Can you take 10 to jump?


Rules Questions

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Liberty's Edge

So my wizard needed to roll a 9 or better to jump a gap so I've opted to take 10 because failing would result in a drop of hundreds of feet down. However my DM at the time for PFS said I couldn't take 10 because failure would result death (well not really because of feather fall), and keep in mind this was out of combat and weren't being rushed.

Is taking possible with or without access to feather fall?


basically no, if the attempt has consequences on failure (like falling down)you can't just take 10 not even outside combat.

Liberty's Edge

Remco Sommeling wrote:
basically no, if the attempt has consequences on failure (like falling down)you can't just take 10 not even outside combat.

Umm where is that written? Because according to the PSRD I'm right.

Quote:

When your character is not in immediate danger or distracted, you may choose to take 10. Instead of rolling 1d20 for the skill check, calculate your result as if you had rolled a 10. For many routine tasks, taking 10 makes them automatically successful. Distractions or threats (such as combat) make it impossible for a character to take 10. In most cases, taking 10 is purely a safety measure—you know (or expect) that an average roll will succeed but fear that a poor roll might fail, so you elect to settle for the average roll (a 10). Taking 10 is especially useful in situations where a particularly high roll wouldn't help.

RPG Superstar 2010 Top 32

Suzaku wrote:
Distractions or threats (such as combat) make it impossible for a character to take 10.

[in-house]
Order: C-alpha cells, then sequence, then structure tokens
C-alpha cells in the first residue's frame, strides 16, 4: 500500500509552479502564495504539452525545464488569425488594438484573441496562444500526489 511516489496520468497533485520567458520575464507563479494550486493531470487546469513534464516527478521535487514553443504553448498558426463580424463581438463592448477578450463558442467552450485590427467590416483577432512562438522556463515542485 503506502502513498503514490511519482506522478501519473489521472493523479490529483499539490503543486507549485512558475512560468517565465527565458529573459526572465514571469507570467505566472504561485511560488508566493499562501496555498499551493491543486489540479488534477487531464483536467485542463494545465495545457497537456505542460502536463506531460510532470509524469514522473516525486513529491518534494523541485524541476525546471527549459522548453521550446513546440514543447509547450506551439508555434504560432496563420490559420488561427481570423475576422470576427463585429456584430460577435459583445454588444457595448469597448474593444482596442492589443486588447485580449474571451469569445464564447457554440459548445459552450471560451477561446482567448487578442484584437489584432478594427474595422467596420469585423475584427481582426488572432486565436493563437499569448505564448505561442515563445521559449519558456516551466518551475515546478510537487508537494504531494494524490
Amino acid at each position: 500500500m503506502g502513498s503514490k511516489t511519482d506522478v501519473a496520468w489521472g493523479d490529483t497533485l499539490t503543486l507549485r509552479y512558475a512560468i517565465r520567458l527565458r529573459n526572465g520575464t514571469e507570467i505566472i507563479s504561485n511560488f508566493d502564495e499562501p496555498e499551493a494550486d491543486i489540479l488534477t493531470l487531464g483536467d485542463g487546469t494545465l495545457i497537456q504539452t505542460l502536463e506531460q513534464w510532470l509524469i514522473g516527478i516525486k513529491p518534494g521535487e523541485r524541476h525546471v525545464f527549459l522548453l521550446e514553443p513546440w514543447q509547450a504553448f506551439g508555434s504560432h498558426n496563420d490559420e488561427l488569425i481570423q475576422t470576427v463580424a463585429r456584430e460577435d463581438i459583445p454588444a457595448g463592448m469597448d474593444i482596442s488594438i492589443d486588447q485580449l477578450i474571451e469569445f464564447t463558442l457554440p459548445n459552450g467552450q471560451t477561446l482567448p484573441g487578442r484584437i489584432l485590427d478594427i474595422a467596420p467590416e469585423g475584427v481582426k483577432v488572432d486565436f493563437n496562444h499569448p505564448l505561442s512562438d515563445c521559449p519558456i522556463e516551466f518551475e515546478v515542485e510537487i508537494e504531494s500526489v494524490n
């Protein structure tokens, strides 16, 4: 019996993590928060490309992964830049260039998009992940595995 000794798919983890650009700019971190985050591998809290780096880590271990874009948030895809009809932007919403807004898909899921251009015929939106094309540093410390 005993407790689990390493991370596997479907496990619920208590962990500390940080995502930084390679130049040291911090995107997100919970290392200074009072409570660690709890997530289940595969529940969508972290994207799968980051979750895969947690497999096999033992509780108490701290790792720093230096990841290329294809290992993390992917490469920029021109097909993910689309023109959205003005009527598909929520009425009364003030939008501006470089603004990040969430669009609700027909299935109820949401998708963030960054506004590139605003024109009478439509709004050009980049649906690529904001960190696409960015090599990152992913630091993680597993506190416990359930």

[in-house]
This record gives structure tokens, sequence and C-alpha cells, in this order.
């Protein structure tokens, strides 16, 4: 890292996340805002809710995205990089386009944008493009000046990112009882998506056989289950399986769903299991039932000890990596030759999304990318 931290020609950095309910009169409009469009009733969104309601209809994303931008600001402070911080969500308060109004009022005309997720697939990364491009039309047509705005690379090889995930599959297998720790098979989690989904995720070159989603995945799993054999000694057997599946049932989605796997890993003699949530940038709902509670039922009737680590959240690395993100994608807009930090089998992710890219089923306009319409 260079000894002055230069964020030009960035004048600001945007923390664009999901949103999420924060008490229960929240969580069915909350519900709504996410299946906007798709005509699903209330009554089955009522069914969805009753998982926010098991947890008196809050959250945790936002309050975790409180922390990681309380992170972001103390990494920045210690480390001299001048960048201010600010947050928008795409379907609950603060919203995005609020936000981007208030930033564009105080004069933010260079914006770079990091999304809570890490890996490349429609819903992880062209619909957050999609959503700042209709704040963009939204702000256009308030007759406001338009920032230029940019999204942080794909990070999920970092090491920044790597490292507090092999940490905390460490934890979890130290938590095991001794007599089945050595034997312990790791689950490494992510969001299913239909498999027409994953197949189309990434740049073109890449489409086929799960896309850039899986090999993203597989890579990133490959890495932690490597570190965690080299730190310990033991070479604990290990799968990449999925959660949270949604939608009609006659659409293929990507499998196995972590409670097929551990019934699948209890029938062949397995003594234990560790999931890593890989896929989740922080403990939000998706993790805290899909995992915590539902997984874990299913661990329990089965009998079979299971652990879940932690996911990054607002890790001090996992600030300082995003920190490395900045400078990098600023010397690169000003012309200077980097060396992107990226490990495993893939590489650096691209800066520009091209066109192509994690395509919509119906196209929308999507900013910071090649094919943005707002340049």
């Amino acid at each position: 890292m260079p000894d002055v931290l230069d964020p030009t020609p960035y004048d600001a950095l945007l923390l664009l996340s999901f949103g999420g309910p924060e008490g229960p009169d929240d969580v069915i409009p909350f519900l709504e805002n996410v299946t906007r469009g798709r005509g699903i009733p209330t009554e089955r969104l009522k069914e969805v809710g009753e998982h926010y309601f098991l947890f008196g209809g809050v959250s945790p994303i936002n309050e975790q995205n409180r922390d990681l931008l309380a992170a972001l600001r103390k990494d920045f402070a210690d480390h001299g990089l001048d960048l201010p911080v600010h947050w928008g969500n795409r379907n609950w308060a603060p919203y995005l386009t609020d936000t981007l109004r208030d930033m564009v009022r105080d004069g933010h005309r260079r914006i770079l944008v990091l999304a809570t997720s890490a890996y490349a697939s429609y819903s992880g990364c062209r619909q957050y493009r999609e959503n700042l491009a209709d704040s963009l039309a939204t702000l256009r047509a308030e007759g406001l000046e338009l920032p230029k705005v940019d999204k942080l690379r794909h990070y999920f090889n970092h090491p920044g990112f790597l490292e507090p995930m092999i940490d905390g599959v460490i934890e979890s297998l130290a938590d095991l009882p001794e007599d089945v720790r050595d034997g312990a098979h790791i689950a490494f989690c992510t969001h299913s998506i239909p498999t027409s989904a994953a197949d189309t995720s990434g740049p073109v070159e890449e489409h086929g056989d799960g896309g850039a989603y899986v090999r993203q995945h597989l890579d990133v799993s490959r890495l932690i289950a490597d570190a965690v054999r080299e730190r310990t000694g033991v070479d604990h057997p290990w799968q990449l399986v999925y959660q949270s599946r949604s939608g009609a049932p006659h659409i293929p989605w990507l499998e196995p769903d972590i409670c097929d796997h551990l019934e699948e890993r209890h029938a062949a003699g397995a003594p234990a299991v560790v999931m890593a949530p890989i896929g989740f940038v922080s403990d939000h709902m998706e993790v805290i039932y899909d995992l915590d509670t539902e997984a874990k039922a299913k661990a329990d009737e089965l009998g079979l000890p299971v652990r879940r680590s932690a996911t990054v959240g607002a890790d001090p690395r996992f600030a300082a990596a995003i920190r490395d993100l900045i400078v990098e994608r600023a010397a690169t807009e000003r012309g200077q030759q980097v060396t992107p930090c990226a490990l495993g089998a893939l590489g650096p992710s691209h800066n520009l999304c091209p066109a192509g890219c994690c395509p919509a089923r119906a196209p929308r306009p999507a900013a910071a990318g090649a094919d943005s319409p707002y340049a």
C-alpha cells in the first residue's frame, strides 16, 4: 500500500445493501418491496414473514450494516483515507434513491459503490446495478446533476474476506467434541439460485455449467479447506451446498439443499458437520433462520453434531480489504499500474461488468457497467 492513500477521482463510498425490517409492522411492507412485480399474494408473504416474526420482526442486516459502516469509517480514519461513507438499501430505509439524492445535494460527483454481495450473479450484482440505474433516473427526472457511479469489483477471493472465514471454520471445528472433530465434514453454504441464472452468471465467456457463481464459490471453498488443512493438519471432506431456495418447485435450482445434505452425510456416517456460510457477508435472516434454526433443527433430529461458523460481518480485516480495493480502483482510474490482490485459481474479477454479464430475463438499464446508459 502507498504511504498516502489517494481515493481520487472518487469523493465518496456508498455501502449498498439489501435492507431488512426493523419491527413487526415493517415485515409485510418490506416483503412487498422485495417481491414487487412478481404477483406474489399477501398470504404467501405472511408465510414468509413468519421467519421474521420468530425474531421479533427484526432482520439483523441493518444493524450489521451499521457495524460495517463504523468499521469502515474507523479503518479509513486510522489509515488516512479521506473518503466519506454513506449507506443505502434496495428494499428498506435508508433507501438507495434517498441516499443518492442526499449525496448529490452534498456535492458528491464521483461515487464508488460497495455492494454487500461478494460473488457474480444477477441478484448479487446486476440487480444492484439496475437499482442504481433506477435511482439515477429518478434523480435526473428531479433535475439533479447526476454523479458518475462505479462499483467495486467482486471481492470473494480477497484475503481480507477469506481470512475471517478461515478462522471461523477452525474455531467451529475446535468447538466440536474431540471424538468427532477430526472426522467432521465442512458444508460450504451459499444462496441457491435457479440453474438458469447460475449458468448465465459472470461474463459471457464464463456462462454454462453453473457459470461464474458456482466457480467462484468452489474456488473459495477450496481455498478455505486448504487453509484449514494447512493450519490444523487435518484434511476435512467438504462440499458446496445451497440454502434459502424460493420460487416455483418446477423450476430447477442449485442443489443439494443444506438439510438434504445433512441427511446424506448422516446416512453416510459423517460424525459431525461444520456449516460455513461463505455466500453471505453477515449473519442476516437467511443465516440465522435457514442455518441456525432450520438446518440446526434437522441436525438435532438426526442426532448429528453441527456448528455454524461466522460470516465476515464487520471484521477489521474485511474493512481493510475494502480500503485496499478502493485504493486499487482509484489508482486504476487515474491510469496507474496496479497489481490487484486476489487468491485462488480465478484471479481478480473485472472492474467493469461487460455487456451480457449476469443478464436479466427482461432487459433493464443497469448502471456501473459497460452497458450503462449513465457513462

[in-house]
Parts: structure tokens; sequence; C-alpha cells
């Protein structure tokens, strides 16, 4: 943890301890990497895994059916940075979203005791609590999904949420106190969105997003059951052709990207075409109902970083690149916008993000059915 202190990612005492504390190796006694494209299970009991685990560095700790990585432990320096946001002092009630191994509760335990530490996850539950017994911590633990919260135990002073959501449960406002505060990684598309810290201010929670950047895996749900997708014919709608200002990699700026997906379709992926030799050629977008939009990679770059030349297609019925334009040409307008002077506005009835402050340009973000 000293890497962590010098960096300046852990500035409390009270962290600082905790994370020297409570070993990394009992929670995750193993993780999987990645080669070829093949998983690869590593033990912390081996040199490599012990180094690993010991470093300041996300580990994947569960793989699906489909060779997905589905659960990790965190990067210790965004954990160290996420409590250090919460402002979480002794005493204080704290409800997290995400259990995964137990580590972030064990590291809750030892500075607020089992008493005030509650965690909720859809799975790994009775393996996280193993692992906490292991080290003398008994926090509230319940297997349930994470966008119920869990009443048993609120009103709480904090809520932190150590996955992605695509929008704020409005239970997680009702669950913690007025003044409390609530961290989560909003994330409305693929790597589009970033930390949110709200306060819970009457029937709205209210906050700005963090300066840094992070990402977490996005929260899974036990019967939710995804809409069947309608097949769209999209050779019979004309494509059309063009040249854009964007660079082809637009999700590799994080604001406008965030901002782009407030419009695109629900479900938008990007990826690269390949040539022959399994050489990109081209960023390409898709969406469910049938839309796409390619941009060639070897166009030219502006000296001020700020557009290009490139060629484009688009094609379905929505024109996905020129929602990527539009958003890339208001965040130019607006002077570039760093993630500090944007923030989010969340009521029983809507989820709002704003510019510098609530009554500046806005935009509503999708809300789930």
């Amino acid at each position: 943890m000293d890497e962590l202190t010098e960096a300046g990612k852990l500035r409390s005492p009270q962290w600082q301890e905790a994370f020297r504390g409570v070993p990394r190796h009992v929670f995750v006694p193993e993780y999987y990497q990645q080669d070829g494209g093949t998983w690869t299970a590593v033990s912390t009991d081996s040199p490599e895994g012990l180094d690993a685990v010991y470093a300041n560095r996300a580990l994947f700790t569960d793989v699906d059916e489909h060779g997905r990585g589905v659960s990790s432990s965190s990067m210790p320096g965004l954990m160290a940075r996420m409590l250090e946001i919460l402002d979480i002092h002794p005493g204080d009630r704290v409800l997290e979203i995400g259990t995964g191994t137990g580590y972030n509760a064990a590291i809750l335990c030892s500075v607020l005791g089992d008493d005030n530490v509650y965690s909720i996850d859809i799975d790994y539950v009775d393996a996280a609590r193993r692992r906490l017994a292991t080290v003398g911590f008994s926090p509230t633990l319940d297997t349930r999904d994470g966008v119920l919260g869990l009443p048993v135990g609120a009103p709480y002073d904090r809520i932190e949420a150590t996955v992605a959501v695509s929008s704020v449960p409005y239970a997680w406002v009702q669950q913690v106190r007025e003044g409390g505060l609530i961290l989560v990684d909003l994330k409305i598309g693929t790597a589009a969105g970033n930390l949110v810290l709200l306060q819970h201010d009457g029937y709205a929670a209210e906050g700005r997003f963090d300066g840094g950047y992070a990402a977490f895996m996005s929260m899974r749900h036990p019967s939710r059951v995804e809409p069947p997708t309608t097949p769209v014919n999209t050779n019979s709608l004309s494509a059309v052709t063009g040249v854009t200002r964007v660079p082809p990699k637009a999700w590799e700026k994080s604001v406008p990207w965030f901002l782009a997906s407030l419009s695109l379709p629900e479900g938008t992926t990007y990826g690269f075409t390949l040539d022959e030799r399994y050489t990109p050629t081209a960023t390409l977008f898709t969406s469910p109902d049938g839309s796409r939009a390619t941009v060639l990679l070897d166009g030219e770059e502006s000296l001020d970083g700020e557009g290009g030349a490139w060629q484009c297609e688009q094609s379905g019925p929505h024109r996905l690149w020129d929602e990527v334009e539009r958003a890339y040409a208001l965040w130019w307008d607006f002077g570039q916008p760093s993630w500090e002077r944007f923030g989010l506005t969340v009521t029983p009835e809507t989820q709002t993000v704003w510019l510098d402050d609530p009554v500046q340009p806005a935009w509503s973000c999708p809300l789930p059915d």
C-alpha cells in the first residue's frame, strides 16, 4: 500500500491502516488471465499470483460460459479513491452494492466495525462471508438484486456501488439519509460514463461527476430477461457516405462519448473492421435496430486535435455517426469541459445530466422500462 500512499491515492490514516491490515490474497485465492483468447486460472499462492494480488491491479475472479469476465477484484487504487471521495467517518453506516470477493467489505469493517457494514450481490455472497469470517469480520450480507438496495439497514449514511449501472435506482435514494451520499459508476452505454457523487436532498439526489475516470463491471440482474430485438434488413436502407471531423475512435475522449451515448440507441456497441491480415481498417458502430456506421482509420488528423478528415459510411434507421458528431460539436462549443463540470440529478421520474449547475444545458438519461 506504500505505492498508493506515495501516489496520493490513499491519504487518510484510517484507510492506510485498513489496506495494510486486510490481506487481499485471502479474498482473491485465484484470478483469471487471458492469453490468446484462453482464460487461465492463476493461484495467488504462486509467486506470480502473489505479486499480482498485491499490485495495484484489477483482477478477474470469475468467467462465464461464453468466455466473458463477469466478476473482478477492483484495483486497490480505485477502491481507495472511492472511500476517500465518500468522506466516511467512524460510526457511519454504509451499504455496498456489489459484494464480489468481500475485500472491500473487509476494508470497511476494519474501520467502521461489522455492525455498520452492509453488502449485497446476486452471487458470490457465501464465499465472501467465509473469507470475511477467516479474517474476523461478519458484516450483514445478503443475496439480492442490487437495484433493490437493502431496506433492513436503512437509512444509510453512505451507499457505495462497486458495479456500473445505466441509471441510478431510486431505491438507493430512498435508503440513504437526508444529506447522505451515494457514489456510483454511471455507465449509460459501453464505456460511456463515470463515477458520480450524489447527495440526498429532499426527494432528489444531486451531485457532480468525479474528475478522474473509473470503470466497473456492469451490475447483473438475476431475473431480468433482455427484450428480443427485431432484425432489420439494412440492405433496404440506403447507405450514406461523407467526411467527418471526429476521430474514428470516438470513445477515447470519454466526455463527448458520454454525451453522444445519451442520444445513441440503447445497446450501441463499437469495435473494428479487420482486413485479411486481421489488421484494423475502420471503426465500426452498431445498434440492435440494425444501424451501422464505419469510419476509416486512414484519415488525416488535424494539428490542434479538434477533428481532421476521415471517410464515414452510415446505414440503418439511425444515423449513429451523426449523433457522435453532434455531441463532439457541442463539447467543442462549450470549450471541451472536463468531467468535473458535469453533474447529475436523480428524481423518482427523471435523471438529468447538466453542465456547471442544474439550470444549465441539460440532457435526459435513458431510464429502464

Basically that. It's up to your GM what constitutes a "distraction or threat".


I know for sure it was a rule in 3.5, and still makes sense according to this to me, in PFS your DM was right for sure (in my opinion)

RPG Superstar 2010 Top 32

Remco Sommeling wrote:
I know for sure it was a rule in 3.5, and still makes sense according to this to me, in PFS your DM was right for sure (in my opinion)

No, it wasn't a clear rule in 3.5, either.

Relevant 3.5 rules wrote:
When your character is not being threatened or distracted, you may choose to take 10. Instead of rolling 1d20 for the skill check, calculate your result as if you had rolled a 10. For many routine tasks, taking 10 makes them automatically successful. Distractions or threats (such as combat) make it impossible for a character to take 10. In most cases, taking 10 is purely a safety measure —you know (or expect) that an average roll will succeed but fear that a poor roll might fail, so you elect to settle for the average roll (a 10). Taking 10 is especially useful in situations where a particularly high roll wouldn’t help.

You may be thinking of taking 20, where you can't take 20 if there are consequences for failure.


Remco Sommeling wrote:
basically no, if the attempt has consequences on failure (like falling down)you can't just take 10 not even outside combat.

You're thinking of the take 20 rules, not take 10. Even in d20, the take 10 rules do not have this restriction, while take 20 states: "When you have plenty of time (generally 2 minutes for a skill that can normally be checked in 1 round, one full-round action, or one standard action), you are faced with no threats or distractions, and the skill being attempted carries no penalties for failure, you can take 20."

EDIT: As noted by AMiB as well...